South America, 2017

December, 2017

Our Southern South American trip was one of the few that we enjoyed more in anticipation and reflection than in actuality. But we get ahead of ourselves.
The flight from Sydney to Santiago, via Auckland was long and uneventful, and our local agent met us, gave a useful overview of the city and things to do in the next two days, promising to pick us up for the transfer from the hotel to the airport for the flight to Punta Arenas, the major starting point for excursions into Patagonia on the Chile side. From the plane we had good views of Andean volcanos.
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In Punta Arenas we were met by the EcoCamp group, and with a fun Indian couple born and bred in the UK, spent the next six hours in a shuttle bus on very windy roads with a welcome lunch stopover in Porto Natales. After the flat and dry terrain the lake and snow capped mountains and quaint village offered visual relief as well as practical comforts. But first our two days in Santiago.

Santiago

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Our hotel was centrally located albeit on the wrong side of the Boulevard (Avenida Libertador), as it were.
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Over the two days we were there we explored most areas in increasing concentric circles, including a visit to the National Museum of History and the Pre-Columbian Museum, the latter giving us a much appreciated overview in English of the indigenous peoples inhabiting South America, mostly dating between 10,000 and 15,000 years ago - much younger than the 50,000 - 60,000 years of human occupation of Australia.
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Santiago was established in 1541 by the Spanish, and was built over the top of an Inca village, remains of which have been found under buildings in the city centre.
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The highlight of the stay was exploring the photogenic old castle, Cerro Santa Lucia, which offered wonderful views of the city. It was built on the remnants of a 15 million year old volcano, following it being conquered by Pedro ed Valdivia in 1540. In 1816 two forts were planned (Fort Hidalgo finished in 1820). In 1870 a road accessed a chapel at the top with features such as gas lighting, fountains and sophisticated irrigation.
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On the first night we had the best meal of the entire trip at BocaNariz, where we ordered slow cooked lamb (in sweet potato puree), conger eel with black rice and mushrooms, a salad, and a 2015 Lucero Syrah from the Casablanca Valley. The name of the restaurant represented the combined effect of smell and taste. On the wall they had provided the Spanish for the senses: Orega (sight), Boca (smell), Ojo (hearing), Nariz (taste) and Dego (touch). Food for the rest of the trip is probably best not emphasised except that one has to recognise the challenge of getting any produce, let alone fresh vegetables into Patagonia.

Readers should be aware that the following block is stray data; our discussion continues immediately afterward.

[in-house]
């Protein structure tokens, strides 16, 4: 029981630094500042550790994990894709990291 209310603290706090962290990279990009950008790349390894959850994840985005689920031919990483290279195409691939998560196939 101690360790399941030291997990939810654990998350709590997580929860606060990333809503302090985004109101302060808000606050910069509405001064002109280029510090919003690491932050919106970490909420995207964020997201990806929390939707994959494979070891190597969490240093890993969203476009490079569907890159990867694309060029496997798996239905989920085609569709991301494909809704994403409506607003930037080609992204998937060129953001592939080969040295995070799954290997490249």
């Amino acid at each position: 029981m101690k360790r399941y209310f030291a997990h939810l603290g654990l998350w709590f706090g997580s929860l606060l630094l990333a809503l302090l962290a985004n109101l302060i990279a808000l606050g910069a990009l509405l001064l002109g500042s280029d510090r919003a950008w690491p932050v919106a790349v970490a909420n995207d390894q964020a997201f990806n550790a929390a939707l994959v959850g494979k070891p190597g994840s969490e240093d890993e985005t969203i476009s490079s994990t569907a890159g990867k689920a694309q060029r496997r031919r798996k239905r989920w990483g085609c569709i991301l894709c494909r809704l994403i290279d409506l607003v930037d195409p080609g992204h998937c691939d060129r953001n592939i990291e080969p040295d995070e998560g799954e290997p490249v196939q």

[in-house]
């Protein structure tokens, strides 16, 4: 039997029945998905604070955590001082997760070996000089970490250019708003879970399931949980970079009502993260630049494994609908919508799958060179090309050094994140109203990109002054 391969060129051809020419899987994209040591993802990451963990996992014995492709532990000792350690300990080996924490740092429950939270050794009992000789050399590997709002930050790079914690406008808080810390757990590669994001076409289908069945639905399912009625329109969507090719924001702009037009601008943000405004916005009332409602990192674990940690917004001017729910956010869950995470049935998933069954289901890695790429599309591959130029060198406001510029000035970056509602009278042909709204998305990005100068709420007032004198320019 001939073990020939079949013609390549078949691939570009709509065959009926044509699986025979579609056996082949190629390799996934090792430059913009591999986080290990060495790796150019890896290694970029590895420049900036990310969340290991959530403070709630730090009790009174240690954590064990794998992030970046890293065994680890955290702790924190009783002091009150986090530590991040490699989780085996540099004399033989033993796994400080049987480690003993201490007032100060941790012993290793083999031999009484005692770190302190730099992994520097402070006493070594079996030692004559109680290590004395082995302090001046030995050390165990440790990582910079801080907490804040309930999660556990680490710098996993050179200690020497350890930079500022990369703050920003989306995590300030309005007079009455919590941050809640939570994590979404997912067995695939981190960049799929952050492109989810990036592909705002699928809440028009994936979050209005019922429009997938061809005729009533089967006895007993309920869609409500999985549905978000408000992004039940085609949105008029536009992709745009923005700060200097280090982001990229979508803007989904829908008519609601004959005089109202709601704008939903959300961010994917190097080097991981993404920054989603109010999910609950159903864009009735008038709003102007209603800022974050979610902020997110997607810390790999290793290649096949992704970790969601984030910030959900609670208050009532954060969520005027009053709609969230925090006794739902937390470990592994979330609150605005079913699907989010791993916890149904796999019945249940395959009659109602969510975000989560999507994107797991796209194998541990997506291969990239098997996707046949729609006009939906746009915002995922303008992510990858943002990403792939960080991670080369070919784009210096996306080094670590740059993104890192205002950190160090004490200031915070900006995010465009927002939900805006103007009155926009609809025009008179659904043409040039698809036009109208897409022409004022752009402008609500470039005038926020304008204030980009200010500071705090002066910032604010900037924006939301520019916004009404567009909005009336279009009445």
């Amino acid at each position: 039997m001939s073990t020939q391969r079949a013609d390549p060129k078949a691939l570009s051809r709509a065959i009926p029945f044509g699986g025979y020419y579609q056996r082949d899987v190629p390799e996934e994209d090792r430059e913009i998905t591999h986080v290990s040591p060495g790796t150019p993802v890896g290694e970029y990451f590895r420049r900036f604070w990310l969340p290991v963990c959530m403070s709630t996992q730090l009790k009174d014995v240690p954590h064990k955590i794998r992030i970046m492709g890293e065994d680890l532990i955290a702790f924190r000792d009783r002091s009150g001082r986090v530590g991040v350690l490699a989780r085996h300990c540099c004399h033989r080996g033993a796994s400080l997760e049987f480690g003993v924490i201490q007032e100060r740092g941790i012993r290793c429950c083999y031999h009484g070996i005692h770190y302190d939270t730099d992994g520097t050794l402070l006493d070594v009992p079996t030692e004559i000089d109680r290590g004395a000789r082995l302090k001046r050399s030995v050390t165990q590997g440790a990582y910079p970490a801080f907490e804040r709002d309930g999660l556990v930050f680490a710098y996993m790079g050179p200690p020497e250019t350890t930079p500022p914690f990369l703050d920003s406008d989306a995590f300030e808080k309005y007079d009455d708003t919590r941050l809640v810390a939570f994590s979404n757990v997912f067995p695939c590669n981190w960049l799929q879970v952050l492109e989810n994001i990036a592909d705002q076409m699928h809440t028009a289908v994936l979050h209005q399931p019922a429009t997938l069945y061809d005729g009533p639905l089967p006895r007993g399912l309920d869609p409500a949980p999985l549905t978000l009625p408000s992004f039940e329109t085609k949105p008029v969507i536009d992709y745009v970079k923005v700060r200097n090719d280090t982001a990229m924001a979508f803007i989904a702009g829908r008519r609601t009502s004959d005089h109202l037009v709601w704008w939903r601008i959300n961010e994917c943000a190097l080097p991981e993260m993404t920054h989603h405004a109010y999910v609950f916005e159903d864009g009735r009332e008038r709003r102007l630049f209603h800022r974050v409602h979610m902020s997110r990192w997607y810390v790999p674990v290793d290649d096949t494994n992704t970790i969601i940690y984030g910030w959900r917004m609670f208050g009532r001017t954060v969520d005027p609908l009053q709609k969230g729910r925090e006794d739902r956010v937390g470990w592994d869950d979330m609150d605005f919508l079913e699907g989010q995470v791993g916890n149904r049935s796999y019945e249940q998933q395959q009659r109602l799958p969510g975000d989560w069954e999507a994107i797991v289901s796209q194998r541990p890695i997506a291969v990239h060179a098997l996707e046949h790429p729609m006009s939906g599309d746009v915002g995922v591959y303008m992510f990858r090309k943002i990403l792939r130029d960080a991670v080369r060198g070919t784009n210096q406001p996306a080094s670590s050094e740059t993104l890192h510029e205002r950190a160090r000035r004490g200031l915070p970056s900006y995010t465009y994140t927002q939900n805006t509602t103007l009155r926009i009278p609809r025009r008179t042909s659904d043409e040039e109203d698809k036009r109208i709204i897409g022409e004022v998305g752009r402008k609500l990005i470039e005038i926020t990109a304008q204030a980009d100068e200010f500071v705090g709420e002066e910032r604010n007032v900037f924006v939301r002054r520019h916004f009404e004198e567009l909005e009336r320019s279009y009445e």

Our second day in Santiago involved exploring the areas on the way to the San Christophe Chapel on Paraque Metropolitano, a quite high hill and the only substantive hike in the city. By this time Tim's cold had evolved into quite serious coughing but we managed the 11.7 k with 405 metres climb. It was hot, windy, dusty and dry, and the views were illustrative of the smog and expanse of Santiago.
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Strolling through the art district on our return revealed interesting architecture and a bohemian atmosphere that reminded us of Dinky Town near the University of Minnesota.
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EcoCamp - Patagonian Chile in the Torres Del Paine National Park

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EcoCamp is an enterprise with a focus on sustainability. Our Superior Dome was small, heated and with its own shower and toilet. We had views of the Torres Del Paine, which we photographed from many angles over the next five days. The camp routine involved evening briefings over a free Pisco Sour, and dinner with hiking partners from the day, all in the Community Dome. Briefings covered the hiking and other activities on offer for the next day (taking weather into account), and a requirement to make a decision at dinner so that breakfast seating with others on the outing and the guides could be organised.
At breakfast one was provided with an array of fillings for self-made sandwiches or rolls. Several fillings were based on leftovers from the dinner the night before, but on the whole there was plenty of choice with sufficient non-meat options.
Over the four days we were at EcoCamp we engaged in full day hikes each day with the weather ranging from very cold and very windy to very cold, extremely windy, pouring rain and sleet. But as always, there were a few opportunities for photos when the weather permitted.
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Day 1 - Grey Lake Glacier

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After a one-hour bus shuttle, followed by a one-hour crossing of the lake on a catamaran, we started the hike that required us to meet our boat in four hours at a point closer to the Grey Glacier. The guides barely allowed us time to take photos because of the deadline. As this was our first experience of Patagonian bush, we felt sad, but Beryl worked out a strategy of walking really fast to the 'lead' guide and then stopping to take photos, joining the hike just before the 'tail' guide showed, and then repeated the activity. Her camera is a 'point and click' variety so is efficient. Tim's photos were much better but not as numerous.